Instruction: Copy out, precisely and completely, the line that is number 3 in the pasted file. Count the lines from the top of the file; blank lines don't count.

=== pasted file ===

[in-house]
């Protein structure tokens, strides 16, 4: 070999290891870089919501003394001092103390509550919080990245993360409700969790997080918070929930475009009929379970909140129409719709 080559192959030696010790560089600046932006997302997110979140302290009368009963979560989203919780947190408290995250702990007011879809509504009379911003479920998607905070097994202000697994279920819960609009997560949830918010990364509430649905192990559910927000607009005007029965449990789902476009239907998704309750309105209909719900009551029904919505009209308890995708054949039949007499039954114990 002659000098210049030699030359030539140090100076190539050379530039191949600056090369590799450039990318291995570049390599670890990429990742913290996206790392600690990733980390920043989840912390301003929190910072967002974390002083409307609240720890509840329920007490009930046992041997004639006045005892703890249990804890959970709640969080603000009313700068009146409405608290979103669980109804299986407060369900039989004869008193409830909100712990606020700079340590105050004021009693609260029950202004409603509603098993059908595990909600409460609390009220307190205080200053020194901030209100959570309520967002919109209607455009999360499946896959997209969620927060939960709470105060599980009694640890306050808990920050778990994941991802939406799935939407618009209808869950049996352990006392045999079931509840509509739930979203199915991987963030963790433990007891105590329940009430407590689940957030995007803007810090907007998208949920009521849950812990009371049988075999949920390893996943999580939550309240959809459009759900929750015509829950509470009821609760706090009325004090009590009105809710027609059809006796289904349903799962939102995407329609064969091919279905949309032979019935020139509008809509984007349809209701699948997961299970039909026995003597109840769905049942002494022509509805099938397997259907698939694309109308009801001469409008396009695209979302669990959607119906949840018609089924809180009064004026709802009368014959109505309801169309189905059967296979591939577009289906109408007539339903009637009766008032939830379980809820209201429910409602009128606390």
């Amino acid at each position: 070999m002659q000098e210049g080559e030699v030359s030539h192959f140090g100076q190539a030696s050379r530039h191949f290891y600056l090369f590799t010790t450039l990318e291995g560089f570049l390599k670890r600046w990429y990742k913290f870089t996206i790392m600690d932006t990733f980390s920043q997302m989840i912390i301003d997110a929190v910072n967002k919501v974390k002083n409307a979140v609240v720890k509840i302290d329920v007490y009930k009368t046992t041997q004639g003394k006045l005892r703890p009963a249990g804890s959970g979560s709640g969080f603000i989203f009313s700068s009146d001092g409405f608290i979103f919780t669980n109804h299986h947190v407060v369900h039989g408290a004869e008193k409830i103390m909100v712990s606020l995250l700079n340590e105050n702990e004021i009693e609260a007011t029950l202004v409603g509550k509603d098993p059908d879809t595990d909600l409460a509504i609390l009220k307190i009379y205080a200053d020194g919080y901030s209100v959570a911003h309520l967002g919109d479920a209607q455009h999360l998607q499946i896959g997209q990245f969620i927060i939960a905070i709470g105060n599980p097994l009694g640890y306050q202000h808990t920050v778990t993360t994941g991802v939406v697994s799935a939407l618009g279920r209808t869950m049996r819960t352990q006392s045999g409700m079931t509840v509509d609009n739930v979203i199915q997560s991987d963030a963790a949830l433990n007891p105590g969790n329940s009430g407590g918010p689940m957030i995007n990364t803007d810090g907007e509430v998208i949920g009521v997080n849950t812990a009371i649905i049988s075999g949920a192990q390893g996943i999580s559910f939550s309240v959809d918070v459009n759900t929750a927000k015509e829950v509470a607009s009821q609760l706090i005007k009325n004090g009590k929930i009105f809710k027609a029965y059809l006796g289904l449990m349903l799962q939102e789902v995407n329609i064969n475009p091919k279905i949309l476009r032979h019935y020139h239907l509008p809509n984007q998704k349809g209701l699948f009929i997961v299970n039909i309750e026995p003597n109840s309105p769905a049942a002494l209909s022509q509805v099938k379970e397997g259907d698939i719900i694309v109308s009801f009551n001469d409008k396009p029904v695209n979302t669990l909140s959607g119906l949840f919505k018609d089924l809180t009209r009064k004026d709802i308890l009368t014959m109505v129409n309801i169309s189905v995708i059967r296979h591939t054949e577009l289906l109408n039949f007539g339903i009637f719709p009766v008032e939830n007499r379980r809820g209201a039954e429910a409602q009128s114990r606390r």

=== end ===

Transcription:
């Amino acid at each position: 070999m002659q000098e210049g080559e030699v030359s030539h192959f140090g100076q190539a030696s050379r530039h191949f290891y600056l090369f590799t010790t450039l990318e291995g560089f570049l390599k670890r600046w990429y990742k913290f870089t996206i790392m600690d932006t990733f980390s920043q997302m989840i912390i301003d997110a929190v910072n967002k919501v974390k002083n409307a979140v609240v720890k509840i302290d329920v007490y009930k009368t046992t041997q004639g003394k006045l005892r703890p009963a249990g804890s959970g979560s709640g969080f603000i989203f009313s700068s009146d001092g409405f608290i979103f919780t669980n109804h299986h947190v407060v369900h039989g408290a004869e008193k409830i103390m909100v712990s606020l995250l700079n340590e105050n702990e004021i009693e609260a007011t029950l202004v409603g509550k509603d098993p059908d879809t595990d909600l409460a509504i609390l009220k307190i009379y205080a200053d020194g919080y901030s209100v959570a911003h309520l967002g919109d479920a209607q455009h999360l998607q499946i896959g997209q990245f969620i927060i939960a905070i709470g105060n599980p097994l009694g640890y306050q202000h808990t920050v778990t993360t994941g991802v939406v697994s799935a939407l618009g279920r209808t869950m049996r819960t352990q006392s045999g409700m079931t509840v509509d609009n739930v979203i199915q997560s991987d963030a963790a949830l433990n007891p105590g969790n329940s009430g407590g918010p689940m957030i995007n990364t803007d810090g907007e509430v998208i949920g009521v997080n849950t812990a009371i649905i049988s075999g949920a192990q390893g996943i999580s559910f939550s309240v959809d918070v459009n759900t929750a927000k015509e829950v509470a607009s009821q609760l706090i005007k009325n004090g009590k929930i009105f809710k027609a029965y059809l006796g289904l449990m349903l799962q939102e789902v995407n329609i064969n475009p091919k279905i949309l476009r032979h019935y020139h239907l509008p809509n984007q998704k349809g209701l699948f009929i997961v299970n039909i309750e026995p003597n109840s309105p769905a049942a002494l209909s022509q509805v099938k379970e397997g259907d698939i719900i694309v109308s009801f009551n001469d409008k396009p029904v695209n979302t669990l909140s959607g119906l949840f919505k018609d089924l809180t009209r009064k004026d709802i308890l009368t014959m109505v129409n309801i169309s189905v995708i059967r296979h591939t054949e577009l289906l109408n039949f007539g339903i009637f719709p009766v008032e939830n007499r379980r809820g209201a039954e429910a409602q009128s114990r606390r």